BACKGROUND: The prognosis of patients suffering from WHO grade 3 and 4 astrocytic glioma remains poor despite surgery, radiation therapy and the use of current chemotherapy regimen. Indeed, the median survival of glioblastoma multiforme (WHO grade 4) patients is at best 14.6 month with only 26.5 percent of the patients still alive after 2 years and the median survival of anaplastic astrocytomas (WHO grade 3) is 19.2 month. Recent evidence suggests that the transcription factor NF-kappaB is constitutively expressed in malignant gliomas and that its inhibition by drugs like Sulfasalazine may block the growth of astrocytic tumors in vitro and in experimental models of malignant gliomas. DESIGN: ULg_GBM_04/1 is a prospective, randomized, double blind single-center phase 1-2 study. A total of twenty patients with progressive malignant glioma despite surgery, radiation therapy and a first line of chemotherapy will be recruited and assigned to four dosage regimen of Sulfasalazine. This medication will be taken orally t.i.d. at a daily dose of 1.5-3-4 or 6 g, continuously until complete remission, evidence of progression or drug intolerance. Primary endpoints are drug safety in the setting of malignant gliomas and tumor response as measured according to MacDonald's criteria. An interim analysis of drug safety will be conducted after the inclusion of ten patients. The complete evaluation of primary endpoints will be conducted two years after the enrollment of the last patient or after the death of the last patient should this occur prematurely. DISCUSSION: The aim of this study is to evaluate the safety and efficacy of Sulfasalazine as a treatment for recurring malignant gliomas. The safety and efficacy of this drug are analyzed as primary endpoints. Overall survival and progression-free survival are secondary endpoint. [less ▲]Detailed reference viewed: 74 (19 ULg)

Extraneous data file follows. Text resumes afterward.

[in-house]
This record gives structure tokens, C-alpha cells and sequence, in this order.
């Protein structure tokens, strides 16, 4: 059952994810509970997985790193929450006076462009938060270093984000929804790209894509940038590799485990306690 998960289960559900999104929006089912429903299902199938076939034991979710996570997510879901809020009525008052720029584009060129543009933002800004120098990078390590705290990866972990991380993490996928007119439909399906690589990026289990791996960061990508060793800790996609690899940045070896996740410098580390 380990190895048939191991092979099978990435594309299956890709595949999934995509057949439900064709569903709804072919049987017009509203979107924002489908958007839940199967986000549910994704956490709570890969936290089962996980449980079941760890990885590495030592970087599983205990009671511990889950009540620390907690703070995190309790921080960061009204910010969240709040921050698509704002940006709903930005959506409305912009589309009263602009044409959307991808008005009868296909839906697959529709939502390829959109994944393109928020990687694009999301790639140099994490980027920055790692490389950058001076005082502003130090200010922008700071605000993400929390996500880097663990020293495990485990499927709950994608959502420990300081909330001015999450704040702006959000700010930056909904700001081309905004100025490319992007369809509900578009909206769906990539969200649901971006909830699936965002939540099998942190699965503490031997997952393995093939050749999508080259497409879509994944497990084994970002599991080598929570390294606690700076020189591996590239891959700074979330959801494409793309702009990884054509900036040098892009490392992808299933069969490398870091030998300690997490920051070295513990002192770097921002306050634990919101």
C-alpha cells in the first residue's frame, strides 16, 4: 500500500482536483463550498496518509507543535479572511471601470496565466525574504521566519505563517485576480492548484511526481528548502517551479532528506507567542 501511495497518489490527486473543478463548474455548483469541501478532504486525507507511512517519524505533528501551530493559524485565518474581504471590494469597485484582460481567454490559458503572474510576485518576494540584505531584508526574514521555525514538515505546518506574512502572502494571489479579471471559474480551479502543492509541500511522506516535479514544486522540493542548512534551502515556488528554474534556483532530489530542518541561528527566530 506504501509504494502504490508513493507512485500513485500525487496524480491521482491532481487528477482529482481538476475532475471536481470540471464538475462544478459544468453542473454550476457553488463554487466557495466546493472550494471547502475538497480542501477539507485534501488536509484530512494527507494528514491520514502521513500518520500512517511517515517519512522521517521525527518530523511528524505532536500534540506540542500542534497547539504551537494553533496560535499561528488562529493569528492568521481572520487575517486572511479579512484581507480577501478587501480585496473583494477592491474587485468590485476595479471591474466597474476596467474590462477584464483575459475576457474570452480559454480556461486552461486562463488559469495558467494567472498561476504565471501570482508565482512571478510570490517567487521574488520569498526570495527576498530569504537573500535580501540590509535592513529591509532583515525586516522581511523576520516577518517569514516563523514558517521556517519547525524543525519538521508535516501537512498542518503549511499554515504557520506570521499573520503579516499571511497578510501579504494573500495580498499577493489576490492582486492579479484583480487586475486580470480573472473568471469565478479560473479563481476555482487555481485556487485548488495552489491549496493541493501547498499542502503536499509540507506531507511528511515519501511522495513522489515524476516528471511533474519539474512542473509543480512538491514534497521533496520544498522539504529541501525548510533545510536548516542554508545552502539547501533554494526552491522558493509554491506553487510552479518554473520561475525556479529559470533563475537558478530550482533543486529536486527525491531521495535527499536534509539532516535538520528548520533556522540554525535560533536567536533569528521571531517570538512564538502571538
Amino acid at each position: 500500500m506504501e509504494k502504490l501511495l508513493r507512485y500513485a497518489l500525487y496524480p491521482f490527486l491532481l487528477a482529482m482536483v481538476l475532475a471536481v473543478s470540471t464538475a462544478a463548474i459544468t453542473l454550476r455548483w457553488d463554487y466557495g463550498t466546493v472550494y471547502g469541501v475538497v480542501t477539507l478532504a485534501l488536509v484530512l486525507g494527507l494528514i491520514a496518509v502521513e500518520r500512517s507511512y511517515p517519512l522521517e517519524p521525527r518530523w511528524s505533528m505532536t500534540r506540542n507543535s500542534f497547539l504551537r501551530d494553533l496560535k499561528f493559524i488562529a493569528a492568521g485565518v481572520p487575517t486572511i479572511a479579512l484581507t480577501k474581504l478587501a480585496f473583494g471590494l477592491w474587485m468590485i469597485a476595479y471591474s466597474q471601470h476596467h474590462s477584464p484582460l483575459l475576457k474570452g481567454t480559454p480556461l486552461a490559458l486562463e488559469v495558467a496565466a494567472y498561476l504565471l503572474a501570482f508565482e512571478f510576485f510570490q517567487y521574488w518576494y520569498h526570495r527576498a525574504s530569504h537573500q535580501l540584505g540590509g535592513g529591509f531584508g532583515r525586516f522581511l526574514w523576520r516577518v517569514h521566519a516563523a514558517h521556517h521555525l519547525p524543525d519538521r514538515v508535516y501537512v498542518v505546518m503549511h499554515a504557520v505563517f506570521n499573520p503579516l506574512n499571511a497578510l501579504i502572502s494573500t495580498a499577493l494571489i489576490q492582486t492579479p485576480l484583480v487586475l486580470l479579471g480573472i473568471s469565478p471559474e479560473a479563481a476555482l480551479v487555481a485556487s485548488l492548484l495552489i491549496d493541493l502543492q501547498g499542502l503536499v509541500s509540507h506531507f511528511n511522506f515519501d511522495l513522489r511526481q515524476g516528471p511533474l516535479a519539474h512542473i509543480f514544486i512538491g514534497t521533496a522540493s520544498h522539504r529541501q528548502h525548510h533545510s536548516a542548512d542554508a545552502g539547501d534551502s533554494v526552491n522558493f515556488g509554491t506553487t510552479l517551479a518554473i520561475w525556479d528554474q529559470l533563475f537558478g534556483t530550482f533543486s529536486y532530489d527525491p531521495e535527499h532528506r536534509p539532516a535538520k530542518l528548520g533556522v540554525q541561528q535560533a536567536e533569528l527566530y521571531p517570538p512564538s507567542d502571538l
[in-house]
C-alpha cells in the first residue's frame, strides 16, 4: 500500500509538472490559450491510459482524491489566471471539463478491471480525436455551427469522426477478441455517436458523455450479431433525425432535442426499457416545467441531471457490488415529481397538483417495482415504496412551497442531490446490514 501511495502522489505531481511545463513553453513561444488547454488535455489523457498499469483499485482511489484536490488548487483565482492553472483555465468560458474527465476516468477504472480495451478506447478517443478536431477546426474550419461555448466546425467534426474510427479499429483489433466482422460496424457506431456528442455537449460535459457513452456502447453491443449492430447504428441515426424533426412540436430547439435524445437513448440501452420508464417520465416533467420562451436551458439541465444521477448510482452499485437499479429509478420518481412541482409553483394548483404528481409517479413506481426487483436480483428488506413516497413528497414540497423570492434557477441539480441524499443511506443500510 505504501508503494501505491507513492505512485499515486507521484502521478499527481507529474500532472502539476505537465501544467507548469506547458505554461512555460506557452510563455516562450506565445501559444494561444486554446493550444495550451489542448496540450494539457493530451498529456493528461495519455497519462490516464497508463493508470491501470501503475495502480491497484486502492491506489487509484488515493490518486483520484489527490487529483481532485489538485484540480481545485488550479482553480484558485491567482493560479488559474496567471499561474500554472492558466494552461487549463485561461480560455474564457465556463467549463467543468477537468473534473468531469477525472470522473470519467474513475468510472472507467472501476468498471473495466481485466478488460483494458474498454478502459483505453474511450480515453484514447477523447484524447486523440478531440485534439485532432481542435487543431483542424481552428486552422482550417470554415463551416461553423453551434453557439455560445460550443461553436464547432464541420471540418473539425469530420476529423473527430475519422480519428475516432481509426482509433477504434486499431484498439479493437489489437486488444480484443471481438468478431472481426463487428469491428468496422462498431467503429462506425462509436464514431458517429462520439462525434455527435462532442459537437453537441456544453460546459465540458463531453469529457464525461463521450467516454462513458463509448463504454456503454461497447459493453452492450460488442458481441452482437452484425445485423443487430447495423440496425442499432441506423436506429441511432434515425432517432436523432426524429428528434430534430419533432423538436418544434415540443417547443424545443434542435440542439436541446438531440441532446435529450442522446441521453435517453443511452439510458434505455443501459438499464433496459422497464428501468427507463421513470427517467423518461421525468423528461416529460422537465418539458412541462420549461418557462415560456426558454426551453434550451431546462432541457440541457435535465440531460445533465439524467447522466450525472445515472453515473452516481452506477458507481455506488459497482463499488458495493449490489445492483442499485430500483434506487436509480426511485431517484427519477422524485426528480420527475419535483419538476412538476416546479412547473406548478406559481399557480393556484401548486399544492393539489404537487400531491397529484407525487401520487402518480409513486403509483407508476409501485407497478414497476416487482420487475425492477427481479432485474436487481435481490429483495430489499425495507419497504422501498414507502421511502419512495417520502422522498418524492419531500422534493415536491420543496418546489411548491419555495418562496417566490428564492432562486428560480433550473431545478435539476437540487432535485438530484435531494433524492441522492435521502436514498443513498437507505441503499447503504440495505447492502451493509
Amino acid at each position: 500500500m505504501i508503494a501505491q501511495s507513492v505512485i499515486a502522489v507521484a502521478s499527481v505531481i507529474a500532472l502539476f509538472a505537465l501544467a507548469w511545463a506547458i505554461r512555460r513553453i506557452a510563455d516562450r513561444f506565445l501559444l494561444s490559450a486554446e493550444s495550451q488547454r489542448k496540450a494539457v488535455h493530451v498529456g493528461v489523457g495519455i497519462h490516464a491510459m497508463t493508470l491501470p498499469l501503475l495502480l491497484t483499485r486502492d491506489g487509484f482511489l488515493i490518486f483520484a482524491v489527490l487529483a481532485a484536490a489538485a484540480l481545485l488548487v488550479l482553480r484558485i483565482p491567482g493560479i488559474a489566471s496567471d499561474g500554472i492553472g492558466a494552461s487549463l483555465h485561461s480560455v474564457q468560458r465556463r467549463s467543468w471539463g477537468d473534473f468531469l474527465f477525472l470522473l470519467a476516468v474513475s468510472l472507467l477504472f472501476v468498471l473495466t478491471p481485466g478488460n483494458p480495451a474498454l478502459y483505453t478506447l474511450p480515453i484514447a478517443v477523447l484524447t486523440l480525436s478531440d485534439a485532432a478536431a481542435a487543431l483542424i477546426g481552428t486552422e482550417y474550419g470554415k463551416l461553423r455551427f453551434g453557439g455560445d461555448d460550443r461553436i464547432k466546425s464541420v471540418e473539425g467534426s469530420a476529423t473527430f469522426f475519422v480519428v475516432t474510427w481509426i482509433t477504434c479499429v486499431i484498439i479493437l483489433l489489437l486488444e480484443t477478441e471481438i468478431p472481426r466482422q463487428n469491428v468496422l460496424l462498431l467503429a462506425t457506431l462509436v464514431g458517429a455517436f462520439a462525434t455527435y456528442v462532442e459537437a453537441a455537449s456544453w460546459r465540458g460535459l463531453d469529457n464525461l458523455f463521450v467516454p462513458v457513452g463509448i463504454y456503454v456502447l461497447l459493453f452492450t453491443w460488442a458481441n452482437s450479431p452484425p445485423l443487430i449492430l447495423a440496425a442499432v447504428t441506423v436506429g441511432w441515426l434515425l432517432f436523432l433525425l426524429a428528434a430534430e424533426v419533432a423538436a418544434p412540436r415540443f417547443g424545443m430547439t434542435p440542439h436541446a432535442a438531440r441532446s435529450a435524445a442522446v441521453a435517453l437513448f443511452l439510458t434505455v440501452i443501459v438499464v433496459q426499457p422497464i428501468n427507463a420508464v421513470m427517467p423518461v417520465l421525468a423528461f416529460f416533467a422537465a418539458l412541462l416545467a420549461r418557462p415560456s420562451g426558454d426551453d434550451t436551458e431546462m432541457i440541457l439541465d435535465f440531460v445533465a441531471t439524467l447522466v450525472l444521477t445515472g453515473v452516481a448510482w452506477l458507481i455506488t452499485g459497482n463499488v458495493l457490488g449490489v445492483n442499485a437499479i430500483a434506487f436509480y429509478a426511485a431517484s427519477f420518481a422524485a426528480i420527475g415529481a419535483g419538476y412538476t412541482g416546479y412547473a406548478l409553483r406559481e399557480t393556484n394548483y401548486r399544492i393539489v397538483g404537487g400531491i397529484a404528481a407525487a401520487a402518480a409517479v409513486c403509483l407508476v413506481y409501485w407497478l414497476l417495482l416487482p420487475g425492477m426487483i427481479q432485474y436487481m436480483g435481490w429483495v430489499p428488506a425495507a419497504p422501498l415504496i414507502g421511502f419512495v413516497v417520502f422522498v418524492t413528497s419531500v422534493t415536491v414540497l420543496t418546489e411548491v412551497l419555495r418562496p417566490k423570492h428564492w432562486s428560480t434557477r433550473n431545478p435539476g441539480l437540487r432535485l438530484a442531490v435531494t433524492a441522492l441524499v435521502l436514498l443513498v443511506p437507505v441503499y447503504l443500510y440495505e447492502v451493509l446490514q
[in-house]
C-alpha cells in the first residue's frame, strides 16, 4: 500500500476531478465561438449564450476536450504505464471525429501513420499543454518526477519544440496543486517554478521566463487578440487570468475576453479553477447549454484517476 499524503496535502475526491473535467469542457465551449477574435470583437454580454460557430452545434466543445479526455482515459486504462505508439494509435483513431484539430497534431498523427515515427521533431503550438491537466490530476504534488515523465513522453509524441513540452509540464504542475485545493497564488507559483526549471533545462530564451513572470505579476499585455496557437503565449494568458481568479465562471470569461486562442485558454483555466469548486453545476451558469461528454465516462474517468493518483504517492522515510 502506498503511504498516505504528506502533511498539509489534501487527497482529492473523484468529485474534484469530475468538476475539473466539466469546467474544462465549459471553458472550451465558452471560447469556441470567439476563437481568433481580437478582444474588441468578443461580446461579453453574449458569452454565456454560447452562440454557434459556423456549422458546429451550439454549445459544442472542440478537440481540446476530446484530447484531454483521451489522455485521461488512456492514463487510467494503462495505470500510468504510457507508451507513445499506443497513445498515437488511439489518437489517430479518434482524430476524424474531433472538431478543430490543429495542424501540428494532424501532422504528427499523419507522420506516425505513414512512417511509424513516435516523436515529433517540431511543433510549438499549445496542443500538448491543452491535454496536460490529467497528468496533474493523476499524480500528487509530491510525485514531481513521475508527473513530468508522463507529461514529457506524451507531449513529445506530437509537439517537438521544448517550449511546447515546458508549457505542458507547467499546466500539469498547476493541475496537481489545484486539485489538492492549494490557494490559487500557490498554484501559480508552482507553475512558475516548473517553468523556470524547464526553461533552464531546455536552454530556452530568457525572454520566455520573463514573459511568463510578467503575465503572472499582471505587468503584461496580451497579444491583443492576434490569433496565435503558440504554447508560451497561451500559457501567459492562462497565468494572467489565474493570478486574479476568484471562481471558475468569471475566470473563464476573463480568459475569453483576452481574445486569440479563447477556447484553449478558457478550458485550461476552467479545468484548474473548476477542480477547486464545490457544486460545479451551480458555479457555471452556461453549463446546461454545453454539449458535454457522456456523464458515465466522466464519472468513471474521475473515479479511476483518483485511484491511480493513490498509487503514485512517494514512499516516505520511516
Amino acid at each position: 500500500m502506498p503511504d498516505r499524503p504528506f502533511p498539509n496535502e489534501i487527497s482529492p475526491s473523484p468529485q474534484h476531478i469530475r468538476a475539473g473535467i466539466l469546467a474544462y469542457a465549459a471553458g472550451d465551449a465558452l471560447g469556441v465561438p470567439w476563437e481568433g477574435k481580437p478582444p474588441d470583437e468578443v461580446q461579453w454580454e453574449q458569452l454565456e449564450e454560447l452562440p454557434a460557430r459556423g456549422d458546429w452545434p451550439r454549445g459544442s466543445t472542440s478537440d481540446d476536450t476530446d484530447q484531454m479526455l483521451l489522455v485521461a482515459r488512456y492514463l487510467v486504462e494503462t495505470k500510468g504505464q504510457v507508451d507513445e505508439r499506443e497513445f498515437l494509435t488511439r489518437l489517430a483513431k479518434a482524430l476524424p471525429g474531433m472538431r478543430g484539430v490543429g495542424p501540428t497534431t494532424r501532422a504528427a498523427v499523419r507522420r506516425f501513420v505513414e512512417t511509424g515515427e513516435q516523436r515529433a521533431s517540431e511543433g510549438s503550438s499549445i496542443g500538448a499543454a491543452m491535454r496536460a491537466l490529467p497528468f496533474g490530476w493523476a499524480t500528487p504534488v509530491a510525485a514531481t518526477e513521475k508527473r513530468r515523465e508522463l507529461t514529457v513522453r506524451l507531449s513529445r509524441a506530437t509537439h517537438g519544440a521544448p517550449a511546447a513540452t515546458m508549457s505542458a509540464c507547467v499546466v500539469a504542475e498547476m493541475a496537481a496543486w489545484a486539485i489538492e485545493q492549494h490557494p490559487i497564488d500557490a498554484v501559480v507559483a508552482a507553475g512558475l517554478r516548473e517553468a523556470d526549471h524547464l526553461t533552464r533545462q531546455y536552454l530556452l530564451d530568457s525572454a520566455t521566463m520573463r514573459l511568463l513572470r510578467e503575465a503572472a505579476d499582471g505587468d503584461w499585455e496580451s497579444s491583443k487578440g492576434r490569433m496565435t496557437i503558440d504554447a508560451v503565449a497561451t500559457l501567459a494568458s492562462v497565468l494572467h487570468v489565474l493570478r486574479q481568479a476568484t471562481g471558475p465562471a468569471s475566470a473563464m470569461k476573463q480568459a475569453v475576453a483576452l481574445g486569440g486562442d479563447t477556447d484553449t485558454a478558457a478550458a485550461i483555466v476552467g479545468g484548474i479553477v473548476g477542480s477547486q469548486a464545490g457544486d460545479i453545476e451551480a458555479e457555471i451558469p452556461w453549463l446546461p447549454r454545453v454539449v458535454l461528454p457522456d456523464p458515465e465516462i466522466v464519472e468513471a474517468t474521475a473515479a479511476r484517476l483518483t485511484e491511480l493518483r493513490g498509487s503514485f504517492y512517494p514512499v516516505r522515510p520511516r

Correlation of postmortem 9.4 tesla magnetic resonance imaging and immunohistopathology of the human thoracic spinal cord 7 months after traumatic cervical spine injury.
Scholtes, Félix ; ; et al
in Neurosurgery (2006), 59(3), 671-8671-8
OBJECTIVE: To correlate high-resolution magnetic resonance imaging (MRI) with immunohistopathology in the injured human spinal cord. METHODS: Postmortem MRI scans at a field strength of 9.4 T, as well as ... [more ▼]
OBJECTIVE: To correlate high-resolution magnetic resonance imaging (MRI) with immunohistopathology in the injured human spinal cord. METHODS: Postmortem MRI scans at a field strength of 9.4 T, as well as standard histology and immunohistochemistry, were performed on an excised specimen of human high thoracic spinal cord, obtained 7 months after the initial trauma, several segments below a severe spinal cord lesion (C5). RESULTS: A precise correlation is described between MRI and immunohistochemistry of the long white matter tracts undergoing Wallerian degeneration and of an extension of the cervical lesion into the high thoracic cord. CONCLUSION: MRI, the only imaging technique that currently provides useful information on the spinal cord parenchyma after trauma, is rapidly evolving. High-field scanners of up to 9.4 T are being clinically tested. The present postmortem investigation of an isolated spinal cord specimen demonstrates the precise correlation that can be achieved between imaging and pathology. In future investigations, this type of technique can lead to a more precise description of spinal cord injuries and their consequences in remote tissue. Translation into the clinical setting will improve diagnosis and follow-up of spinal cord injured patients. [less ▲]Detailed reference viewed: 41 (11 ULg)